“In the end it had been the interminable war, with its martial rhetoric and mass slaughter…that brought the party’s demise…it could not function, let alone flourish, in an era of total war.”

What sort of brave new Ireland did the insurgents kill and die to achieve? Tom Garvin thinks hatred was a strong motivation:

“Many (of the old IRA) were pre-political and had only a vague idea of the polity for which they were putatively struggling. On the other hand, that had a clearer idea of what they hated: the traditional Anglo-Irish and British ascendancy…Land and communal hatreds led to sectarian and agrarian murder.”

There were no guiding intellectuals, no plans for a new, socialist, even communist Ireland.  James Connolly may have aspired to lead Ireland down the Russian road, following Lenin, but the Proclamation was no socialist document. A Catholic, conservative, small farmer , petit bourgeois Ireland emerged from the chaos and violence in a separated Ireland for the Irish race, a special people, ‘a nation held against its will and exploited for centuries’ the eminent historian Joost Augusteijn tell us in The Irish Revolution.

Augusteijn also wrote:

“This lack of a positive self-image and simplistic analysis of Ireland’s problems can at least be held responsible for the shape of Irish society after independence.  …the Irish language and Catholicism became the two defining issues which received increasing emphasis in a desperate attempt by them to distinguish themselves from their former rulers and appeal to the Irish electorate.”

The new rulers were not interested in changing existing British institutions but on seizing power, based on a negative image of the British. What united Irishmen ‘was their opposition to English rule, not any thought out notion of what Ireland should be like’, wrote Augusteijn. But this was not to last long:  in time, new Irish governments decided what ‘Ireland should be like’ and imposed Catholic teachings on divorce, contraception, censorship on the people. Arguably, the fears of northern unionists were fulfilled as ‘sacral nationalism’ * became the order of business in Kildare street. Certainly the fears of the tiny Protestant minority in the Free State were to be realised. The historian FSL Lyons wrote in Culture and Anarchy in Ireland:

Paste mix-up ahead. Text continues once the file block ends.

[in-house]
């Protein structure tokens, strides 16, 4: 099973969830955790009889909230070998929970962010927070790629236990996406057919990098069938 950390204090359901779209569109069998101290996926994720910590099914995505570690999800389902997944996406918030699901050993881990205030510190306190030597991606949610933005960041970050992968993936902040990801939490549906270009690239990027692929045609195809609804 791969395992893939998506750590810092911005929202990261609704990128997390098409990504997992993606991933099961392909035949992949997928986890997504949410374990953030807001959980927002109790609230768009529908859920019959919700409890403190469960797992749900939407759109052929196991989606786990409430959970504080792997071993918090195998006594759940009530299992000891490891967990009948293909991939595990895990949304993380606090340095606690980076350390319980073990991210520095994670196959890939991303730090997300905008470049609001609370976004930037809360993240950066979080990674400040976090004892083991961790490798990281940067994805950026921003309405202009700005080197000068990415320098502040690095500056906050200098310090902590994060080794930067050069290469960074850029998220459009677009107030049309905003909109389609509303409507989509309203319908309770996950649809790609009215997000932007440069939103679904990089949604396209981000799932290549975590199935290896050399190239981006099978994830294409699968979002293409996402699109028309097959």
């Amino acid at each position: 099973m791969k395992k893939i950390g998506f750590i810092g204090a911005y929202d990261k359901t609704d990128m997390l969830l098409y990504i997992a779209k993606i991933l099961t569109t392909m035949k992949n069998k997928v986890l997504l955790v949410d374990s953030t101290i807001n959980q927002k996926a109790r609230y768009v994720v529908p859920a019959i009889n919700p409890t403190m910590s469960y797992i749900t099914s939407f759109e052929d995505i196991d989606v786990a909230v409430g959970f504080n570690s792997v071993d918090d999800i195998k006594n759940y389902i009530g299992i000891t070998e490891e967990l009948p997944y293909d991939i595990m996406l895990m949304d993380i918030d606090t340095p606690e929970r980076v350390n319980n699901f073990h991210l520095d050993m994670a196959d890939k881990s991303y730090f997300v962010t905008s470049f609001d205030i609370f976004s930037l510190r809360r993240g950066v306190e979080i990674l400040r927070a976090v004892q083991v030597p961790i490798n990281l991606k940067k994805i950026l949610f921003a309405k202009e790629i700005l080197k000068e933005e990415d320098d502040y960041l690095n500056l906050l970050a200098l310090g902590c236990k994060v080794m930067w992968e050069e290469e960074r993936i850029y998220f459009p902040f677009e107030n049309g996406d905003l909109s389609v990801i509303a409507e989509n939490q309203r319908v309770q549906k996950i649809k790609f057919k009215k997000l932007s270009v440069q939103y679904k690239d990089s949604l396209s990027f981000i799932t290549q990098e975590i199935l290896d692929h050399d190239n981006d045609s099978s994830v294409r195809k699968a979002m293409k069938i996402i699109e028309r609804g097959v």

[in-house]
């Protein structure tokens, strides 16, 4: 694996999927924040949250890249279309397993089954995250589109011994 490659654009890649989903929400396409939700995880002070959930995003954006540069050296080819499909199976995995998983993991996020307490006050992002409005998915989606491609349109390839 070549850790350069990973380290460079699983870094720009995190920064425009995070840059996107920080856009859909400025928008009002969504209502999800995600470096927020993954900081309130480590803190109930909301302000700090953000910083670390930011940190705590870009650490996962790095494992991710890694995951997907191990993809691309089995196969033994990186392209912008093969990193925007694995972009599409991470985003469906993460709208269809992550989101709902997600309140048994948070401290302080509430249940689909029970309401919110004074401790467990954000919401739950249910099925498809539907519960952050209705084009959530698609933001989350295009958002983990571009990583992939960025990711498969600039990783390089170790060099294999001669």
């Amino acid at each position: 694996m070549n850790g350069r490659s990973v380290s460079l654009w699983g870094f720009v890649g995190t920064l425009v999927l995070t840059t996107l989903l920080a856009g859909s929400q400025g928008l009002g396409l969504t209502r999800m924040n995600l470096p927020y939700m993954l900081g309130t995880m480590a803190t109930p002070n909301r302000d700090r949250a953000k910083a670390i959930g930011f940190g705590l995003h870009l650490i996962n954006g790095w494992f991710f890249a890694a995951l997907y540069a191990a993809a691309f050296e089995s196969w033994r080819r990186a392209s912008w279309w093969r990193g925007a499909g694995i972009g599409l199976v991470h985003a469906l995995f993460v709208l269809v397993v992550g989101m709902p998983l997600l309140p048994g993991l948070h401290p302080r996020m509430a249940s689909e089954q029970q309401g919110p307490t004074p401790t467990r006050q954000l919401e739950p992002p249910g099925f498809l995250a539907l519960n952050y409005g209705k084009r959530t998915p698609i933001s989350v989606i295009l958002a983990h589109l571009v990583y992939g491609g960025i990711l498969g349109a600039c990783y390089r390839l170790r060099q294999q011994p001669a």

…in the south the minority only amounted to about five per cent and was, or seemed to be, enervated by the almost repressive tolerance shown to it by the majority.”

There was a major exodus of Protestants from 1919 – 23 in the twenty-six counties, excluding the British forces, perhaps as many as 35,000 unwilling emigrants who did not fit into the new definition of Irishness, being neither Catholic nor descendants of a mythical Gaelic people. Their departure was arguably not regretted by the new Free State nationalist establishment. Those who stayed on were expected to be part of the Irish nation yet were excluded in an Ireland where Irish identity:

“…will inevitably often seem…sectarian, self-righteous, exclusive, encoded with all sorts of political, cultural and racial assumptions that must be acceded to without demur.” (Professor Terrence Brown of Trinity College, Dublin in Culture on Ireland, 1991, Queen’s University Belfast).

*Conor Cruise O’Brien.

Ronan Fanning: Lowry may yet act as the catalyst to coalition divide

When looked at in a historical perspective, Lowry’s actions are really not so surprising.

RONAN FANNING – 07 April 2013

ON THE eve of the introduction of the third Home Rule Bill of 1912, the Irish Chief Secretary, Augustine Birrell, tried to explain the depth of Ulster Unionist opposition to his cabinet colleagues.

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Ronan Fanning is Professor Emeritus of Modern History at University College Dublin. His new book, ‘Fatal Path: British Government and Irish Revolution 1910-22′, will be published on May 2.

Irish Independent